The Courier News from Blytheville, Arkansas on January 12, 1952 · Page 1
Get access to this page with a Free Trial
Click to view larger version

The Courier News from Blytheville, Arkansas · Page 1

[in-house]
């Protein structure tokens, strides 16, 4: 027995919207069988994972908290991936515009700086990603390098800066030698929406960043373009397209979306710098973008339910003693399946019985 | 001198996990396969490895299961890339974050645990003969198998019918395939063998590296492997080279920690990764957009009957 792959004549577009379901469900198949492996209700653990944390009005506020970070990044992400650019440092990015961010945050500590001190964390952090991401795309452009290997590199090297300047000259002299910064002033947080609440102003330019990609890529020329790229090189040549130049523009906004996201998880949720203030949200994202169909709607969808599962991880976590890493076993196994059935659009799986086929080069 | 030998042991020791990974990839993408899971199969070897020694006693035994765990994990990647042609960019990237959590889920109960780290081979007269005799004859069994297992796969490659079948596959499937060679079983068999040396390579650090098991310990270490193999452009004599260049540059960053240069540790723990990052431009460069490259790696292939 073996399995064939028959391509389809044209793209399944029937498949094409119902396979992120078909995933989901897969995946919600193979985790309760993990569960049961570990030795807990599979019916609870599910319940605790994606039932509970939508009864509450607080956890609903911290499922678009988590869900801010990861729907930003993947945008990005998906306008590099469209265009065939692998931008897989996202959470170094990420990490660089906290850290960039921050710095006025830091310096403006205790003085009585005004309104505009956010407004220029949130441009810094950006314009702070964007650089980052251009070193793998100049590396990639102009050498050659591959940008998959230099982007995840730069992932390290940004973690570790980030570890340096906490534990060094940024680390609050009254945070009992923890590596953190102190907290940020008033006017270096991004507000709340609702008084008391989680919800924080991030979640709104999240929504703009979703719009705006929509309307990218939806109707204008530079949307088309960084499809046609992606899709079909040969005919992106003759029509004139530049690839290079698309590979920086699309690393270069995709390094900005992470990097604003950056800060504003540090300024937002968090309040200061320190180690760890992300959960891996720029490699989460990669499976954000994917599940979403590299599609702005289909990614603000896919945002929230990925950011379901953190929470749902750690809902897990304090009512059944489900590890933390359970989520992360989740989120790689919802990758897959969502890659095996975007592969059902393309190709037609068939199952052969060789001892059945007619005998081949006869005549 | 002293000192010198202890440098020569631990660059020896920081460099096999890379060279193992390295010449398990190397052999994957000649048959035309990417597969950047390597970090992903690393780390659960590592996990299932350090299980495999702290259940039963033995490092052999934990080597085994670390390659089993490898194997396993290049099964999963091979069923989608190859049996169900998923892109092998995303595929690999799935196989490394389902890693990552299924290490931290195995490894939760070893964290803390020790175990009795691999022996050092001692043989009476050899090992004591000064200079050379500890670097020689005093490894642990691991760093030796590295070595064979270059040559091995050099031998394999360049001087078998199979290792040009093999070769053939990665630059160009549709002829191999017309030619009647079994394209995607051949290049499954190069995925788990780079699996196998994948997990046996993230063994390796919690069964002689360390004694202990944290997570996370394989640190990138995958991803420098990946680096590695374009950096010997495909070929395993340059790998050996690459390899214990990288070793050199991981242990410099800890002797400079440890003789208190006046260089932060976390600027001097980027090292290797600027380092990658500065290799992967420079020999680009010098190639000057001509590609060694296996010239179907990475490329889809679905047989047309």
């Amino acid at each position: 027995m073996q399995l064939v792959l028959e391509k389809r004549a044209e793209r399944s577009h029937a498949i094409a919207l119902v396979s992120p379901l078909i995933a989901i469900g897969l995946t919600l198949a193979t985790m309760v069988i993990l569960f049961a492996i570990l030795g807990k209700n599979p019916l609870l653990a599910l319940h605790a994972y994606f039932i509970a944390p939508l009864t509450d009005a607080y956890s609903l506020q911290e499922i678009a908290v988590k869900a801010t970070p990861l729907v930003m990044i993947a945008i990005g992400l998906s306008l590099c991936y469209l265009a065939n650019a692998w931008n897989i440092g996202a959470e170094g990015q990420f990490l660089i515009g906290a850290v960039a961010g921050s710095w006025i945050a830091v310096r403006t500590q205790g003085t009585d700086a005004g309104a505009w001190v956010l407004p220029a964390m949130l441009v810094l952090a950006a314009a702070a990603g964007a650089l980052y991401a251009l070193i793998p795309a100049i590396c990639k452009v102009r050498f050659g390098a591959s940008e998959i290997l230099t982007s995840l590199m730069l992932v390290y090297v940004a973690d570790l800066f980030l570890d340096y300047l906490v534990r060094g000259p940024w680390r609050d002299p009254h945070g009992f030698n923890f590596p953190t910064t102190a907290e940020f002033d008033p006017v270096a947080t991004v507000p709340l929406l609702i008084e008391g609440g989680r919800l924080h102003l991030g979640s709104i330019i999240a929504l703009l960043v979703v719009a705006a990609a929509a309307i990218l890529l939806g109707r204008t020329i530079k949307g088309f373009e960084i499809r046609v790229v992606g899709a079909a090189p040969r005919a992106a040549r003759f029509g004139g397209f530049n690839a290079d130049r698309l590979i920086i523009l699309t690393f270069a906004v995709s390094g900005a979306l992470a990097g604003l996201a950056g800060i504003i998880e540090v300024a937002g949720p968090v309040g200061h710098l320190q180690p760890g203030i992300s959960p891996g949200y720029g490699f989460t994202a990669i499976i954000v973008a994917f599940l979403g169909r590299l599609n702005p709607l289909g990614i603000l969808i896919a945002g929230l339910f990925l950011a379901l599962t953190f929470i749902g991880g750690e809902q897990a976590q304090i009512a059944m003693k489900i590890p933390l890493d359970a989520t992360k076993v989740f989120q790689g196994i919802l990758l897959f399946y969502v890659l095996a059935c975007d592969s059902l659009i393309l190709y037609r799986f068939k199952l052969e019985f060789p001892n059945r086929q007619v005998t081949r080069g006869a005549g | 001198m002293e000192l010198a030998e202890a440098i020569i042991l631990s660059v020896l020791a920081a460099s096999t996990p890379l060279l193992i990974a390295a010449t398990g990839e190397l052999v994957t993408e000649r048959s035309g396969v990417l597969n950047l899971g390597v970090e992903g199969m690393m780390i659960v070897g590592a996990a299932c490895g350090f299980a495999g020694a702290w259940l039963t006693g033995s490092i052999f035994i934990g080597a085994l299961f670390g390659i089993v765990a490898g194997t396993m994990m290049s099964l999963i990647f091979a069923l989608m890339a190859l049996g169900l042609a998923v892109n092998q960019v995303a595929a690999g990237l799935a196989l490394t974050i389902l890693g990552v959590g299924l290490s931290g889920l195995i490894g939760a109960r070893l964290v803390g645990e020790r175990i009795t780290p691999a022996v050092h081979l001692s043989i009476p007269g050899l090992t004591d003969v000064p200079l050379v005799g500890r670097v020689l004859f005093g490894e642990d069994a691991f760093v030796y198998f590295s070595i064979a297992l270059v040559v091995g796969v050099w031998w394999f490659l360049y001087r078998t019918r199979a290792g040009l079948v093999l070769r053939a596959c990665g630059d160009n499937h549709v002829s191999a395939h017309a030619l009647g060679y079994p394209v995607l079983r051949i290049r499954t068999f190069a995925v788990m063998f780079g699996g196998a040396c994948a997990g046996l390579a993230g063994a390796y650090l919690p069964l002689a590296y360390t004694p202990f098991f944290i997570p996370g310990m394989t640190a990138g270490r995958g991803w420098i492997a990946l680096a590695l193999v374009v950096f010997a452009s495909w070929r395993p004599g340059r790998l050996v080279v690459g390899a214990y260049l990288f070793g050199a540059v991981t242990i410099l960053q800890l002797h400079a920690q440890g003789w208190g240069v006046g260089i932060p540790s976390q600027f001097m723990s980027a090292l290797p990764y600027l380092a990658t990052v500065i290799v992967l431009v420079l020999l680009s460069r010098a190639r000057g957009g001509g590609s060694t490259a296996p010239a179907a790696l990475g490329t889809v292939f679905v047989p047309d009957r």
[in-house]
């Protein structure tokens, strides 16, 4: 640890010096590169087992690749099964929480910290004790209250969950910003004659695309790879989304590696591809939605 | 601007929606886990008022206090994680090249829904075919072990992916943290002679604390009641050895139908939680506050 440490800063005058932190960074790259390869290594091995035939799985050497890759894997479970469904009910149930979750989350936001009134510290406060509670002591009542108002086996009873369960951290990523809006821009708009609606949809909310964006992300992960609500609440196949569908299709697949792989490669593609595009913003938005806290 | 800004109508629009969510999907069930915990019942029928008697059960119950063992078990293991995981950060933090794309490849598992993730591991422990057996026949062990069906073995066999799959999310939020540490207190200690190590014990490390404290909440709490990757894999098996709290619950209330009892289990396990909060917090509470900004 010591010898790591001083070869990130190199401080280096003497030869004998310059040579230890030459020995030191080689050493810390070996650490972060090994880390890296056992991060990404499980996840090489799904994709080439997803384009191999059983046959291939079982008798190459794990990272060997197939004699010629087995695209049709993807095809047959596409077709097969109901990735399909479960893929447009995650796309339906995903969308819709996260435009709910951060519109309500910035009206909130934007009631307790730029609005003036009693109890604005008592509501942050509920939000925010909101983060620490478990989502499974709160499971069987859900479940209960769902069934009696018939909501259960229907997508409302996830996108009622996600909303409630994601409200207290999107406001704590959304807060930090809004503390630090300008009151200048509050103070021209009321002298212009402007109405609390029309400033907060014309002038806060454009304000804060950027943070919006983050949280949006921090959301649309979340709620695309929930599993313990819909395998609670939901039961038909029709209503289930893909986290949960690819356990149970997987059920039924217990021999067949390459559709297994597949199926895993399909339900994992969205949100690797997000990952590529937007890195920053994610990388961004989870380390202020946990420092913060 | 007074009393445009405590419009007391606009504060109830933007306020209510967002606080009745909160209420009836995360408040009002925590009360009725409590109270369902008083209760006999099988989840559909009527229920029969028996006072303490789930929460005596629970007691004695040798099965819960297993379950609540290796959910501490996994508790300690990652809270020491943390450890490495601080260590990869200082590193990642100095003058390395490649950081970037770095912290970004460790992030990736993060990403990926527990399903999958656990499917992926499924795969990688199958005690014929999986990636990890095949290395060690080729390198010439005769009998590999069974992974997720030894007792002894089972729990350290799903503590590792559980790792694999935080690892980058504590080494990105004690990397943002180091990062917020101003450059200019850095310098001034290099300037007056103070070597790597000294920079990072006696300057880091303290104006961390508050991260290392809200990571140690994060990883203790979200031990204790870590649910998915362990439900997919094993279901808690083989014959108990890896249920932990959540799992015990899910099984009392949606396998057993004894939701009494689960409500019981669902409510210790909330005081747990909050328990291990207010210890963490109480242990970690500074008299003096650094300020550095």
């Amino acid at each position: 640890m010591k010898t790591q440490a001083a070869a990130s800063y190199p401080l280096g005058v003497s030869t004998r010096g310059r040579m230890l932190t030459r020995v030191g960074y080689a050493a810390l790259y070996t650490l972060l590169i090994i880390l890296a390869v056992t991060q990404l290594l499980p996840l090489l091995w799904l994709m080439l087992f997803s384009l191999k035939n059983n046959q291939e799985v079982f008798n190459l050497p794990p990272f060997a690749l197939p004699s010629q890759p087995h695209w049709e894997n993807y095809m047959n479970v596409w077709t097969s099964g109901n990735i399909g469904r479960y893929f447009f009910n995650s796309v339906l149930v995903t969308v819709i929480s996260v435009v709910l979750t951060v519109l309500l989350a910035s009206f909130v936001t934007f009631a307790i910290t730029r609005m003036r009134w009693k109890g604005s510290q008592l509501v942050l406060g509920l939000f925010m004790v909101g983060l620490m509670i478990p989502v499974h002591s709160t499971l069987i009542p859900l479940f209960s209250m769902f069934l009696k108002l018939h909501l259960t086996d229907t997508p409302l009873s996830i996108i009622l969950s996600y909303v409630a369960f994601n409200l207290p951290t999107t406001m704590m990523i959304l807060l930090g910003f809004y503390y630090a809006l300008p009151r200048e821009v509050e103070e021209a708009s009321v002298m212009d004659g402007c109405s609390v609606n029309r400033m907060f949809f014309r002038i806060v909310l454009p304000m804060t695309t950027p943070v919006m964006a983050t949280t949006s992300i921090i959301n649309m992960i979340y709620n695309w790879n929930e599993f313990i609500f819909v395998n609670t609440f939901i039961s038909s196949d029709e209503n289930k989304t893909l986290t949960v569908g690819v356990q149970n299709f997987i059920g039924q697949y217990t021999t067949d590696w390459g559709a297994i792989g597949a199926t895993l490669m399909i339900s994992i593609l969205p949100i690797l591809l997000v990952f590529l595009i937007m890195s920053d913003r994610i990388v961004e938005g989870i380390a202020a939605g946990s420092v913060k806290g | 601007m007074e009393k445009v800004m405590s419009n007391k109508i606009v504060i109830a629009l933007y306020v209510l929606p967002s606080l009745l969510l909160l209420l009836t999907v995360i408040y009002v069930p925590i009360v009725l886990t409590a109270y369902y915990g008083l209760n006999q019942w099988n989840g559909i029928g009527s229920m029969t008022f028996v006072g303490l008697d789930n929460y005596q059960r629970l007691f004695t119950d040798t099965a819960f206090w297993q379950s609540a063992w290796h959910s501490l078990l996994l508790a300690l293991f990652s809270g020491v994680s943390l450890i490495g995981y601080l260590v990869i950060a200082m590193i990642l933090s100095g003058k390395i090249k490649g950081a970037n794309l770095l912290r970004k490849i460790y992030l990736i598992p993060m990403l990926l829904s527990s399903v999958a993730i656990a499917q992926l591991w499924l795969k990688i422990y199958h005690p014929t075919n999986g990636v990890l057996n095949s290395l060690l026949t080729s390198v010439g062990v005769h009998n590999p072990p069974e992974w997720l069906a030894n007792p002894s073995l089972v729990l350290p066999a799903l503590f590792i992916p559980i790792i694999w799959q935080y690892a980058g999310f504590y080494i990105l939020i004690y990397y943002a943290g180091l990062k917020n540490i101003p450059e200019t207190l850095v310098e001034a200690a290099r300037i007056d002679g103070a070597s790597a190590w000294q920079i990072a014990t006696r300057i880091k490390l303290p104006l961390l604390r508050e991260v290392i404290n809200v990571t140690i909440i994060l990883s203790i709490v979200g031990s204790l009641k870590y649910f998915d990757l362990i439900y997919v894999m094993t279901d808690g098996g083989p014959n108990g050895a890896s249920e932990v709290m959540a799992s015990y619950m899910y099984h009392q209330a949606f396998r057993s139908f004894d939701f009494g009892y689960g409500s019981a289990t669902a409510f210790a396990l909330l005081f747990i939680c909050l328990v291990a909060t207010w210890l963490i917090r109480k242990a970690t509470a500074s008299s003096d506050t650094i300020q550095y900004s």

Publication:
Location:
Blytheville, Arkansas
Issue Date:
Saturday, January 12, 1952
Page:
Page 1
Cancel
Start Free Trial

Page 1 article text (OCR)